Another French Comment on Brexit

Given that Brexit is a mess with negative economic implications for the United Kingdom, it's a momentary relief to learn that not everyone is filled with doom and gloom.  In The Independent, Jon Stone reports that France's Europe Minister Nathalie Loiseau has named her cat "Brexit."

Why?  Because "he meows loudly to be let out but just stands there when I open the door."

Saturday, February 9, 2019

Congressman John Dingell’s “Last Words for America”

John D. Dingel (D, Michigan) died at 92 on February 7, 2019.  He served in Congress from 1955-2015, the longest span in American history.  Always seeing the larger picture, always ahead of his time while conscious of the need to compromise, he dictated to his wife, Representative Debbie Dingell (D, Michigan), his last words addressed to the American people on the day he died.  We would do well to heed them.

One of the advantages to knowing that your demise is imminent, and that reports of it will not be greatly exaggerated, is that you have a few moments to compose some parting thoughts.

In our modern political age, the presidential bully pulpit seems dedicated to sowing division and denigrating, often in the most irrelevant and infantile personal terms, the political opposition.
And much as I have found Twitter to be a useful means of expression, some occasions merit more than 280 characters.
My personal and political character was formed in a different era that was kinder, if not necessarily gentler. We observed modicums of respect even as we fought, often bitterly and savagely, over issues that were literally life and death to a degree that — fortunately – we see much less of today.

Think about it:
Impoverishment of the elderly because of medical expenses was a common and often accepted occurrence. Opponents of the Medicare program that saved the elderly from that cruel fate called it “socialized medicine.” Remember that slander if there’s a sustained revival of silly red-baiting today.

Not five decades ago, much of the largest group of freshwater lakes on Earth — our own Great Lakes — were closed to swimming and fishing and other recreational pursuits because of chemical and bacteriological contamination from untreated industrial and wastewater disposal. Today, the Great Lakes are so hospitable to marine life that one of our biggest challenges is controlling the invasive species that have made them their new home.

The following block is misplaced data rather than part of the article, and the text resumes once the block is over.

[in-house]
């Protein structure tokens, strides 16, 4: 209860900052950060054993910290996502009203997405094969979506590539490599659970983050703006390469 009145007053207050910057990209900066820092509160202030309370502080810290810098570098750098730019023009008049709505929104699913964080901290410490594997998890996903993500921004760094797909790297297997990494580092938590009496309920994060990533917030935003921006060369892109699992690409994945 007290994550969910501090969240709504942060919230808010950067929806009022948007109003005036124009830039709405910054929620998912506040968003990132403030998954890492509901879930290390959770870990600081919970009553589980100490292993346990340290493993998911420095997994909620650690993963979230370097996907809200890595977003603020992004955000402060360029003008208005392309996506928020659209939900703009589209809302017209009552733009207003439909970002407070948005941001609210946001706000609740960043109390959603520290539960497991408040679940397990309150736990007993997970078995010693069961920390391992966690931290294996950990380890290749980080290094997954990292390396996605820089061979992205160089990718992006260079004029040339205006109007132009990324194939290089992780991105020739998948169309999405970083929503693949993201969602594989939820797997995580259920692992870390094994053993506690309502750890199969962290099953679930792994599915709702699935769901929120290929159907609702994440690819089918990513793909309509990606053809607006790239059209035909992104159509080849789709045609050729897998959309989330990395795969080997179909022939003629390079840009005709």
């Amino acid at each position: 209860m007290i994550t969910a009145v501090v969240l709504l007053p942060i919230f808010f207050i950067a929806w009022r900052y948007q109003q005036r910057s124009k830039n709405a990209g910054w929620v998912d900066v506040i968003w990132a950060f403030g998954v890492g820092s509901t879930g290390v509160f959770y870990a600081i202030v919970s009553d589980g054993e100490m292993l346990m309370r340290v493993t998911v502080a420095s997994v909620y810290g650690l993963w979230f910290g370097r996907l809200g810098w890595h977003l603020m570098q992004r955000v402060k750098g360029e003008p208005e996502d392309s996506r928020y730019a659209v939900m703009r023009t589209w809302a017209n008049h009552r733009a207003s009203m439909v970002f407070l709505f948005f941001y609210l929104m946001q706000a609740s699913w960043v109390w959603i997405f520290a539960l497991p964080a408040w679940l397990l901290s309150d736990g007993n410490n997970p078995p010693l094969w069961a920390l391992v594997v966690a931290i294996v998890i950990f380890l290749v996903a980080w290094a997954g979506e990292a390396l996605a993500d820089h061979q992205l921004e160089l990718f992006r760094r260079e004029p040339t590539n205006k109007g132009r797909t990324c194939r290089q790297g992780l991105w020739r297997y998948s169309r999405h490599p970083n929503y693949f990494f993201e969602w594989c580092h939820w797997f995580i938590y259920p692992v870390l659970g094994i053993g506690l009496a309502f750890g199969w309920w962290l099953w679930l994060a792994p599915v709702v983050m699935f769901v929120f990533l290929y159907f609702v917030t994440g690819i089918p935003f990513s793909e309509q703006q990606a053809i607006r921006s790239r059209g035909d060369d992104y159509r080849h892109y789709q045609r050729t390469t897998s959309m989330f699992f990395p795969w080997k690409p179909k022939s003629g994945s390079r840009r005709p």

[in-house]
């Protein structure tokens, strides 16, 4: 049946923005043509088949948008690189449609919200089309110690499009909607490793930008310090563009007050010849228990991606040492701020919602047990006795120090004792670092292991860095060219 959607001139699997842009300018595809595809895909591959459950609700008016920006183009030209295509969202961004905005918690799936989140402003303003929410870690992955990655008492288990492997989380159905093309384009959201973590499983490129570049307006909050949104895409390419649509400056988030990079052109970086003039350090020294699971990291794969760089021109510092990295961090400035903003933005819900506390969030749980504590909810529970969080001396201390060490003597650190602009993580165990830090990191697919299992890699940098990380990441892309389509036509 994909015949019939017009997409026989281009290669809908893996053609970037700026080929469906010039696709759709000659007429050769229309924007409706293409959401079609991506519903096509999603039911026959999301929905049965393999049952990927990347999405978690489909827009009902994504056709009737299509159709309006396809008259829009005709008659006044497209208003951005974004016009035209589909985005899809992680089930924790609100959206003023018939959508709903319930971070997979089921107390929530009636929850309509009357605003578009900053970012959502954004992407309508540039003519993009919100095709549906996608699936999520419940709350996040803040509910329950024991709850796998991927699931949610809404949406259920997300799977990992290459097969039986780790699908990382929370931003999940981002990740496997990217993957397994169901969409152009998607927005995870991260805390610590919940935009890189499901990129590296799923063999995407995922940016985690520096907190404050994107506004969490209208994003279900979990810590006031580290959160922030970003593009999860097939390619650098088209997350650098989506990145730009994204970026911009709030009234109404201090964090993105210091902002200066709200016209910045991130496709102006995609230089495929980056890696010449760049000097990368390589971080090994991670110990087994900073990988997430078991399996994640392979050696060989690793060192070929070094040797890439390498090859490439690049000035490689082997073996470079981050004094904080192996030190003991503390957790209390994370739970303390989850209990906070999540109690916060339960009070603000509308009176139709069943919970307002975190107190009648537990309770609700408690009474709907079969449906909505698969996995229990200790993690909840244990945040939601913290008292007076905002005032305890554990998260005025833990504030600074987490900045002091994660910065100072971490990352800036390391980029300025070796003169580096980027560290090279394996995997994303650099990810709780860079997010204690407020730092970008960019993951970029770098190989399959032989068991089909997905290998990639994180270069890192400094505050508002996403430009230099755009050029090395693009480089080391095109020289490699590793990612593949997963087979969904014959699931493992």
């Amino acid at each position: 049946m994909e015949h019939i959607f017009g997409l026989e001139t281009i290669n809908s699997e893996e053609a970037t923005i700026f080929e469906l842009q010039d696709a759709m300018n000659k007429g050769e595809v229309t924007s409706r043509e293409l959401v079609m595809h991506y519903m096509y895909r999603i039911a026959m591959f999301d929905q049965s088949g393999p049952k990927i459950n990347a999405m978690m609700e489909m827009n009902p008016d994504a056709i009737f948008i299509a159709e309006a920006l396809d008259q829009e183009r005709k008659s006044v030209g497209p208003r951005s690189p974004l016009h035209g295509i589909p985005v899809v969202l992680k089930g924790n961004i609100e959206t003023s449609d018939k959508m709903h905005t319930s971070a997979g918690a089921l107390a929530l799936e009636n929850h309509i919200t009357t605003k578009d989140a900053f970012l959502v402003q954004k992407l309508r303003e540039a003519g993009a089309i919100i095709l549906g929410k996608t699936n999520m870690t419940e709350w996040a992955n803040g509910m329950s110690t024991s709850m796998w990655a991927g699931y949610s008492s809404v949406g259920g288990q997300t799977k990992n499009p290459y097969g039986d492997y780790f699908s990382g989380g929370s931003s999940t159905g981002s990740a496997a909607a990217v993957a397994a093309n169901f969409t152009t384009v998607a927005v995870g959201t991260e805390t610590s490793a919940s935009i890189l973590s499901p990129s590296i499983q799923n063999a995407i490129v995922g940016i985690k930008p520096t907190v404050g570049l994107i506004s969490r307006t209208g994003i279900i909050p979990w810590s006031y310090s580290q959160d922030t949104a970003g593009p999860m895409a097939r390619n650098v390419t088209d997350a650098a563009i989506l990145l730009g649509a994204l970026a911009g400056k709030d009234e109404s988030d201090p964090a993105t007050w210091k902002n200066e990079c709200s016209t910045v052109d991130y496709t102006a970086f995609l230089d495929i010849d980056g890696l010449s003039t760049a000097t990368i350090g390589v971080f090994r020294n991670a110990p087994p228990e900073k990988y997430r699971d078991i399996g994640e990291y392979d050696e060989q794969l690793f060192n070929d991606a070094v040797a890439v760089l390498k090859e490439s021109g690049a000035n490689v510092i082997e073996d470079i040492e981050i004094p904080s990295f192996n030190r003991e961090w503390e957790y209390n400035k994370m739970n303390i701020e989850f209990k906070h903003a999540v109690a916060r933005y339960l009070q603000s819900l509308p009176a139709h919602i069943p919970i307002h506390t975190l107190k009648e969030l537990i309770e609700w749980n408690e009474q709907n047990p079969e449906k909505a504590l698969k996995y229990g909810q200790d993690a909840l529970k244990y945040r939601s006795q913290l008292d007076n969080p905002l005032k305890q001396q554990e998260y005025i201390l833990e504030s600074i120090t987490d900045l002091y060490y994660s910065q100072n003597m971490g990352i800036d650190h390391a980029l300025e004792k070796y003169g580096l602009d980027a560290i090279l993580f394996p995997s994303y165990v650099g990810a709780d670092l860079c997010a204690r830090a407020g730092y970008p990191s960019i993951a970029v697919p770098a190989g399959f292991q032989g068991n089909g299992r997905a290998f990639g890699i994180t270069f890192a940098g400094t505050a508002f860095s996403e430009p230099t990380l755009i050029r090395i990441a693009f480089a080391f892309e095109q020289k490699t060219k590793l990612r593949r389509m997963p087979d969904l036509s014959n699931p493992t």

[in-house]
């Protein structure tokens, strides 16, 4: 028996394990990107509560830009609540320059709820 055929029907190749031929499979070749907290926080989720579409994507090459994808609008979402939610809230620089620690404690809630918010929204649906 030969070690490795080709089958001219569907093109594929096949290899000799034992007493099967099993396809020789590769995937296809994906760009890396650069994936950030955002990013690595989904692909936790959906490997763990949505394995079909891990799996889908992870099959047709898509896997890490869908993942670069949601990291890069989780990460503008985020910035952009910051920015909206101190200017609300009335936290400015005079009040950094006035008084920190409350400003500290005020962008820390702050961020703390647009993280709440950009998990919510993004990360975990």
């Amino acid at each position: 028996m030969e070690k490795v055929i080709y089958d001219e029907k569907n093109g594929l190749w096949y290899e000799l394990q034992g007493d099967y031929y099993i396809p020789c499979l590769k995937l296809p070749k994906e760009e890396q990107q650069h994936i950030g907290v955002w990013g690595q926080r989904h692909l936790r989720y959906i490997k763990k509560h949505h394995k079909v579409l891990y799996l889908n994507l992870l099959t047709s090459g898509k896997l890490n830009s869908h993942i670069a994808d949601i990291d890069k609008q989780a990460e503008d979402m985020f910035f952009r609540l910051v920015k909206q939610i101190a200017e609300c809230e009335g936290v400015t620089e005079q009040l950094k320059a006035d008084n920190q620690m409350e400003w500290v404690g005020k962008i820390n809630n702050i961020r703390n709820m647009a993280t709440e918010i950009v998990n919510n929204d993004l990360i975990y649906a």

We regularly used and consumed foods, drugs, chemicals and other things (cigarettes) that were legal, promoted and actively harmful. Hazardous wastes were dumped on empty plots in the dead of night. There were few if any restrictions on industrial emissions. We had only the barest scientific knowledge of the long-term consequences of any of this.

And there was a great stain on America, in the form of our legacy of racial discrimination. There were good people of all colors who banded together, risking and even losing their lives to erase the legal and other barriers that held Americans down. In their time, they were often demonized and targeted, much like other vulnerable men and women today.

Please note: All of these challenges were addressed by Congress. Maybe not as fast as we wanted, or as perfectly as hoped. The work is certainly not finished. But we’ve made progress — and in every case, from the passage of Medicare through the passage of civil rights, we did it with the support of Democrats and Republicans who considered themselves first and foremost to be Americans.

I’m immensely proud, and eternally grateful, for having had the opportunity to play a part in all of these efforts during my service in Congress. And it’s simply not possible for me to adequately repay the love that my friends, neighbors and family have given me and shown me during my public service and retirement.

But I would be remiss in not acknowledging the forgiveness and sweetness of the woman who has essentially supported me for almost 40 years: my wife, Deborah. And it is a source of great satisfaction to know that she is among the largest group of women to have ever served in the Congress (as she busily recruits more).

In my life and career, I have often heard it said that so-and-so has real power — as in, “the powerful Wile E. Coyote, chairman of the Capture the Road Runner Committee.”

It’s an expression that has always grated on me. In democratic government, elected officials do not have power. They hold power — in trust for the people who elected them. If they misuse or abuse that public trust, it is quite properly revoked (the quicker the better). I never forgot the people who gave me the privilege of representing them. It was a lesson learned at home from my father and mother, and one I have tried to impart to the people I’ve served with and employed over the years.

As I prepare to leave this all behind, I now leave you in control of the greatest nation of mankind and pray God gives you the wisdom to understand the responsibility you hold in your hands.

May God bless you all, and may God bless America.

Wednesday, January 23, 2019

Plus Ça Change: A French Comment on Brexit

Sylvie Kauffman quotes a telling comment on Brexit in "Watching Brexit Fall Apart" (NY Times, 22 January 2019).  Referring to the mixed feelings Great Britain has entertained ever since joining what was then the European Economic Community in 1973, the French legislator Jean-Louis Bourlanges quipped, "The British always had one foot in the E.U. and one foot out--now with Brexit they want the opposite."